Is This The Bottom? Balance In Oil Markets Closer Than Many Think
Is the End in Sight?
Following a week in which both Brent ($28.94) and WTI ($29.70) crude prices tumbled below $30 per barrel, it might seem premature to suggest that important preconditions for crude prices to stabilize in the first half of 2016 are forming.
This is does not mean crude prices will rally substantially, or more than a few U.S. dollars, just that some of the critical factors that have pressured prices downward over the last eighteen months show signs of abating and that this could allow a base to form under crude.
U.S. Dollar Strength Faltering
U.S. dollar appreciation against other currencies has played a significant role in the decline in crude prices. Crude is priced in U.S. dollars. As it has appreciated, it has raised crude and petroleum product prices—for unpegged currencies—in local currency terms, pressuring demand. Along with domestic issues specific to various countries (e.g., Brazil’s Petrobras corruption scandal), the appreciating US$ also sparked capital outflows, weakening economies and exacerbating downward pressure on demand.
The factors that strengthened the U.S. dollar appear to be abating. Expectations that monetary policy in the U.S.—toward tightening—will continue to diverge from monetary policy in the European Union, Japan, and China—toward loosening—are diminishing.
Coming into 2016, anticipated the Federal Reserve would follow up its December 0.25 percent increase in the Federal Funds rate with four additional increases in the course of 2016, while EU, Japanese, and Chinese central banks continued on the path to easier money.
Recent economic events don’t support that expectation. U.S. data—for example, industrial production, retail sales, business inventories, Empire State manufacturing survey—suggests the U.S. economy’s rate of growth is slowing. Estimates both for the Q4 2015 and the 1Q 2016 economic performance are falling.
An Atlanta Fed survey puts Q4 at 0.6 percent, while Q1 2016 estimates are tracking below 2 percent. Consumer price inflation remains below 2 percent on an annual basis, producer prices in December fell 0.1 percent on an annual basis, 0.2 percent on a month-to-month basis, import prices fell, and the December employment report showed a negligible increase in average hourly earnings.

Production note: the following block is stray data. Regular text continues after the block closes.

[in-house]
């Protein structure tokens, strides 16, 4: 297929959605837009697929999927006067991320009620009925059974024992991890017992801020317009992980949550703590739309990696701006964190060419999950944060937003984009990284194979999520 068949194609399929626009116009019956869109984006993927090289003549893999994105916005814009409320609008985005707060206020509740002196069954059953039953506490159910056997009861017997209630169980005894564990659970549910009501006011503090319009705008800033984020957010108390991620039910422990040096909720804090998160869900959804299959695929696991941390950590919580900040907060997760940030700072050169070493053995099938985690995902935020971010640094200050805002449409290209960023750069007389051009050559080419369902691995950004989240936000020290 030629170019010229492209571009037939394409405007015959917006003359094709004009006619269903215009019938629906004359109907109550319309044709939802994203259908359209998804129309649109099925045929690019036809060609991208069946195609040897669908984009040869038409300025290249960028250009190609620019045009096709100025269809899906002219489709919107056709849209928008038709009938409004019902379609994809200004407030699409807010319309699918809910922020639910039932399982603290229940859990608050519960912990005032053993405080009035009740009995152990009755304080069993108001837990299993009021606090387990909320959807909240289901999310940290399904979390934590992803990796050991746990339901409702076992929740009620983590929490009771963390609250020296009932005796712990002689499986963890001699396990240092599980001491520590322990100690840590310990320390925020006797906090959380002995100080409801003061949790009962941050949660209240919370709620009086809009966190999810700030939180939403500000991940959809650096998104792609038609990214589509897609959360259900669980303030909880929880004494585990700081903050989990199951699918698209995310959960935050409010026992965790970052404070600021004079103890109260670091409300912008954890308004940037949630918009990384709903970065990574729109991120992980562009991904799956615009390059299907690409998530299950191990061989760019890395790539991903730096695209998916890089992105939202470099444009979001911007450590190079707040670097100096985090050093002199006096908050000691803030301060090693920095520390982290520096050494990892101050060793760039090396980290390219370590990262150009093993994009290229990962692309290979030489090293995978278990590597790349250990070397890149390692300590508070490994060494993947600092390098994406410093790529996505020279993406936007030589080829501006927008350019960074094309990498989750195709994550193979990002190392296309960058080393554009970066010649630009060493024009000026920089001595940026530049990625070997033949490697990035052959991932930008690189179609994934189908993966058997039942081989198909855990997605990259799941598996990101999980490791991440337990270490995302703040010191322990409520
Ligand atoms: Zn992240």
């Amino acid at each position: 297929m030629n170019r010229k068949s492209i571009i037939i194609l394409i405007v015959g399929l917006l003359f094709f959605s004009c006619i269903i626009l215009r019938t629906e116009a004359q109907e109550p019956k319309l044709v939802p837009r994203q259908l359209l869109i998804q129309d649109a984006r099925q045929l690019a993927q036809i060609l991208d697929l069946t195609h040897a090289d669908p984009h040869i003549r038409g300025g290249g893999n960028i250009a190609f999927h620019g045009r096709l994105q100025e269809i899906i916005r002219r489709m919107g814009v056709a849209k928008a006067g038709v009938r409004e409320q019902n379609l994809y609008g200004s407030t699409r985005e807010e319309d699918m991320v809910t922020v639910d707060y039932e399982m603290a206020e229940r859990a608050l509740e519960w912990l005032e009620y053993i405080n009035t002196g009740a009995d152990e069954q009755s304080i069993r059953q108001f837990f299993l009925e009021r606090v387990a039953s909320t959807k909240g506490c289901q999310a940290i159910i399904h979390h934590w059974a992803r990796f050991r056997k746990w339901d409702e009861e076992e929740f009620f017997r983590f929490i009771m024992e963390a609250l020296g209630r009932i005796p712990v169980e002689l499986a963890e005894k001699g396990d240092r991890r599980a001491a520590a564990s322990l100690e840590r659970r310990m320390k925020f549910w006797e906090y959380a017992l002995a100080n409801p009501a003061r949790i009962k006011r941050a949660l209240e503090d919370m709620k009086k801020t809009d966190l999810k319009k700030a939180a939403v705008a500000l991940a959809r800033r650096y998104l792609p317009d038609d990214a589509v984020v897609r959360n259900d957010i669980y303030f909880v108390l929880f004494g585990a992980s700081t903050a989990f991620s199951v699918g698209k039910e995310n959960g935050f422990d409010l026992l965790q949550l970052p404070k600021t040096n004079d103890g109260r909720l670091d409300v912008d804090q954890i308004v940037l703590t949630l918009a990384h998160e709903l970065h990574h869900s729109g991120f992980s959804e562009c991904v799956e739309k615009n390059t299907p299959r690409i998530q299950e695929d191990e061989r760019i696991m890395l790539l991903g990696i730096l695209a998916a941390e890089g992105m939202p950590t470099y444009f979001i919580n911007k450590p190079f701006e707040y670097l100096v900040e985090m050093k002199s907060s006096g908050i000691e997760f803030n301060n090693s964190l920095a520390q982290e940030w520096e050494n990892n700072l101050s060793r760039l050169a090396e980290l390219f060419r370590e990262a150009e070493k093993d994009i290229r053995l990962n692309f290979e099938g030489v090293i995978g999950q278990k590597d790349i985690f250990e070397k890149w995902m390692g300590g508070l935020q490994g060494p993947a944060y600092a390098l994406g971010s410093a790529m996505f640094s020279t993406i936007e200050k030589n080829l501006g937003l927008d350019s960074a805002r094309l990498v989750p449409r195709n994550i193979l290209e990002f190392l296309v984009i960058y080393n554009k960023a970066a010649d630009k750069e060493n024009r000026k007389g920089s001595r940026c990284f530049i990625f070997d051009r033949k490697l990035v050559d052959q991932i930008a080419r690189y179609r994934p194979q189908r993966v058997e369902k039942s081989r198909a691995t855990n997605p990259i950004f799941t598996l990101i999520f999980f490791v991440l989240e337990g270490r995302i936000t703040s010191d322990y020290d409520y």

Faltering economic performance in China, Russia, Brazil, and Japan and in most emerging markets—as a result of which the World Bank has cut its forecast for global growth in 2016—will reduce U.S. exports.
Two recent articles reflect the change in sentiment. On the path for Federal Reserve interest rate hikes, The Wall Street Journal January 16 reported that:
”Now, with stocks sinking as the dollar rises, the Chinese economy faltering, oil prices collapsing and U.S. growth showing signs of a slowdown, some are questioning whether the central bank misjudged the ability of the economy and markets to withstand rising rates and whether the Fed will stay the course”
On the same day, a Bloomberg described the impact on currencies:
“Japan’s currency advanced versus the dollar for the third time in four weeks, while the euro climbed versus most of its peers. Hedge funds lifted bets on yen strength to the highest in more than three years, and pared wagers against the European common currency. The greenback suffered as sentiment cooled for further currency-supportive interest-rate increases in the U.S. amid sustained market volatility and weaker-than-forecast domestic economic data”
Crude Supply Growth: Undershooting Bearish Projections?
Since the Saudis announced their intention to abandon their role as swing producer in November 2014 and reaffirmed it in December 2015, markets have anticipated that crude supply would exceed crude demand.